LDRD-LW Final Report [electronic resource] : 07-LW-041 "Magnetism in Semiconductor Nanocrystals New Physics at the Nanoscale".
- Washington, D.C. : United States. Dept. of Energy, 2009.
Oak Ridge, Tenn. : Distributed by the Office of Scientific and Technical Information, U.S. Dept. of Energy.
- Physical Description:
- PDF-file: 37 pages; size: 4.2 Mbytes
- Additional Creators:
- Lawrence Berkeley National Laboratory, United States. Department of Energy, and United States. Department of Energy. Office of Scientific and Technical Information
- Restrictions on Access:
- Free-to-read Unrestricted online access
- The work conducted in this project was conducted with the aim of identifying and understanding the origin and mechanisms of magnetic behavior in undoped semiconductor nanocrystals (NCs), specifically those composed of CdSe. It was anticipated that the successful completion of this task would have the effect of addressing and resolving significant controversy over this topic in the literature. Meanwhile, application of the resultant knowledge was expected to permit manipulation of the magnetic properties, particularly the strength of any magnetic effects, which is of potential relevance in a range of advanced technologies. More specifically, the project was designed and research conducted with the goal of addressing the following series of questions: (1) How does the magnitude of the magnetism in CdSe NCs change with the organic molecules used to passivate their surface the NC size? i.e. Is the magnetism an intrinsic effect in the nanocrystalline CdSe (as observed for Au NCs) or a surface termination driven effect? (2) What is the chemical (elemental) nature of the magnetism? i.e. Are the magnetic effects associated with the Cd atoms or the Se atoms or both? (3) What is/are the underlying mechanism(s)? (4) How can the magnetism be controlled for further applications? To achieve this goal, several experimental/technical milestones were identified to be fulfilled during the course of the research: (A) The preparation of well characterized CdSe NCs with varying surface termination (B) Establishing the extent of the magnetism of these NCs using magnetometry (particularly using superconducting interference device [SQUID]) (C) Establishing the chemical nature of the magnetism using x-ray magnetic circular dichroism (XMCD) - the element specific nature of the technique allows identification of the element responsible for the magnetism (D) Identification of the effect of surface termination on the empty densities of states (DOS) using x-ray absorption spectroscopy (XAS), with particular emphasis on elucidating small changes in the d-electron count. Characterizing changes in the d-electron density can yield important insight into the mechanisms of magnetism in materials. As the three attached manuscripts illustrate (presented in preprint form to ensure no infringement of copyright), each of these milestones was successfully illustrated and the results published in the scientific literature during the course of the project. The research team members were able to determine, from a series of XAS, XMCD and SQUID magnetometry measurements, that CdSe NCs are paramagnetic and that the magnitude of magnetic susceptibility is dependent upon the type of organic molecule used to passivate the NC surface (i.e. the observed magnetism results, at least in part, from a surface effect that is not intrinsic to the NCs). In addition, they identified that the mechanism by which the magnetic susceptibility is modified - via π back-donation of d-electrons to the organic ligands from the Cd atoms. These findings demonstrate that the magnetic properties are related to the surface Cd atoms and illustrate the means by which the magnetic behavior can be manipulated for specific technological applications. Two of the papers published during the course of the LW project do not contain magnetometry data, but focus on the evolution in electronic structure of the CdSe NCs as a function of particle size. These measurements were crucial in developing an understanding of the electronic behavior of the NCs and, ultimately, in assigning the p back-donation mechanism for inducing controllable paramagnetic behavior. Significantly, the research team has also filed a patent application based upon their research: 'Method for Creating Ligand Induced Paramagnetism in Nanocrystalline Structures' Docket: IL-11858. It is noted that both LDRD-LW and Office of Basic Energy Sciences (OBES) funding is acknowledged in the attached manuscripts. As such, is important to indicate that f...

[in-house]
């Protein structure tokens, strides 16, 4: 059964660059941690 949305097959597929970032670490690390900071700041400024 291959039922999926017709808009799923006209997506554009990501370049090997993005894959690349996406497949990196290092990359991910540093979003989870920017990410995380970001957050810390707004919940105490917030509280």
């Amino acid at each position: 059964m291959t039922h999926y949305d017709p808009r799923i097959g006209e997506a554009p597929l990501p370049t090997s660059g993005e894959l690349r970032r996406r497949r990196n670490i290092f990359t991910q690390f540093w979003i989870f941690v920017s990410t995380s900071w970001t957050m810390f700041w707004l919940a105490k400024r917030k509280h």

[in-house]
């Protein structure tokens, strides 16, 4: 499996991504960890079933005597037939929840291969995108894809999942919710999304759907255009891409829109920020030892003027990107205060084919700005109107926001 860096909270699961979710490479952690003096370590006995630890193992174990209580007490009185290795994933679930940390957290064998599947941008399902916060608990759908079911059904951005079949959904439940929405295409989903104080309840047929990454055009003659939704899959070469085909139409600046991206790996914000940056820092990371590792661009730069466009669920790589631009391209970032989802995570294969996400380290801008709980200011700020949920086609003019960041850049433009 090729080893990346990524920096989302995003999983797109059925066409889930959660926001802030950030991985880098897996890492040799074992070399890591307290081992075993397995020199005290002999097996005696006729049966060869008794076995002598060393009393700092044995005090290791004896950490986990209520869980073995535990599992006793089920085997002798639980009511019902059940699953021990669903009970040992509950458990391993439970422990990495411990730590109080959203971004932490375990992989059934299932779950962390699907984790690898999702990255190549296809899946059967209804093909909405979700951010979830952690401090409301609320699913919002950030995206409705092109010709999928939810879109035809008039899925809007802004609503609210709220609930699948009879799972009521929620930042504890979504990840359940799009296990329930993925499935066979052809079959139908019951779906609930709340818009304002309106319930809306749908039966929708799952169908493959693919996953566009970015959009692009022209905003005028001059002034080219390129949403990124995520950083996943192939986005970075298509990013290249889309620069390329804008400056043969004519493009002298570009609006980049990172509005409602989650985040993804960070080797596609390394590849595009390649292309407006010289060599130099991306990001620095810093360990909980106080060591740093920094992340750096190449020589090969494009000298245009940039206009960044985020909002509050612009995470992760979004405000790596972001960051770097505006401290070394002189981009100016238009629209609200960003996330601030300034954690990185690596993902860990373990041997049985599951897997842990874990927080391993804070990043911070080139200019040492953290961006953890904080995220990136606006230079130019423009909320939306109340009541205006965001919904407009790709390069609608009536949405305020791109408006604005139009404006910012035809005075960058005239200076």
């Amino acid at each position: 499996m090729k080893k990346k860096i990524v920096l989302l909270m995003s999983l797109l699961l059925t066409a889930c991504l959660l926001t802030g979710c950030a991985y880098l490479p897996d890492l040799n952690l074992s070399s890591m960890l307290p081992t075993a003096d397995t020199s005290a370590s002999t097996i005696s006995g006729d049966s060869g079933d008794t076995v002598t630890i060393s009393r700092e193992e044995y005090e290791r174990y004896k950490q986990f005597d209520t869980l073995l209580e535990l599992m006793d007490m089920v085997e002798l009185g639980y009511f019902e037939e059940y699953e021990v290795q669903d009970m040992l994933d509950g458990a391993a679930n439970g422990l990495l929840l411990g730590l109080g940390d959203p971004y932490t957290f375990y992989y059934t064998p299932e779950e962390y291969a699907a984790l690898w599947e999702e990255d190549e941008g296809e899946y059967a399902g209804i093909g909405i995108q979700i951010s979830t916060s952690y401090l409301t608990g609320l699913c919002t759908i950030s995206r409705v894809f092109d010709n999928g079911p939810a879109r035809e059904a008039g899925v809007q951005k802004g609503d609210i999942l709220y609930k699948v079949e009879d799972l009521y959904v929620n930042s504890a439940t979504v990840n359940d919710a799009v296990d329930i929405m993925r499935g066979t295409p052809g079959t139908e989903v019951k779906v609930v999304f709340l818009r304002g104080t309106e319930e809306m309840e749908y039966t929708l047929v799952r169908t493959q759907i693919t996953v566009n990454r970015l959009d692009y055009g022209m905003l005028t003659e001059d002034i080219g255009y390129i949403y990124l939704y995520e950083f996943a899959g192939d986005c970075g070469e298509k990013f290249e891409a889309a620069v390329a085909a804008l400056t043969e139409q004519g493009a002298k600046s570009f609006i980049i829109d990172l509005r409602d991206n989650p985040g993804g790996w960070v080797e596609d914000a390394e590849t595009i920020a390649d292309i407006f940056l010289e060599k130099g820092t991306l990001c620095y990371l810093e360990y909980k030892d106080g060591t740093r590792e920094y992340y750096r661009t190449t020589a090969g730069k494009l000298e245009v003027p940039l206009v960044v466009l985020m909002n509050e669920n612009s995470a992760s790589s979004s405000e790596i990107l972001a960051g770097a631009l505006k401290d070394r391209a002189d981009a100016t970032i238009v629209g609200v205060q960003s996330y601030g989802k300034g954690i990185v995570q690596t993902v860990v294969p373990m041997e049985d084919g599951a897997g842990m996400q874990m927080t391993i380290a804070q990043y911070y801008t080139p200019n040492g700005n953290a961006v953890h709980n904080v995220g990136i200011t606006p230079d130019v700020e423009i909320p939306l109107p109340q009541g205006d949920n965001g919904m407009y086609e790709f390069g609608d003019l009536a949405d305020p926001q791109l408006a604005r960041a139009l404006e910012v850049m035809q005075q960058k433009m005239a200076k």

- Report Numbers:
- E 1.99:llnl-tr-418378
- Published through SciTech Connect.
Lee, J I; McCall, S K; Meulenberg, R W.
- Funding Information:
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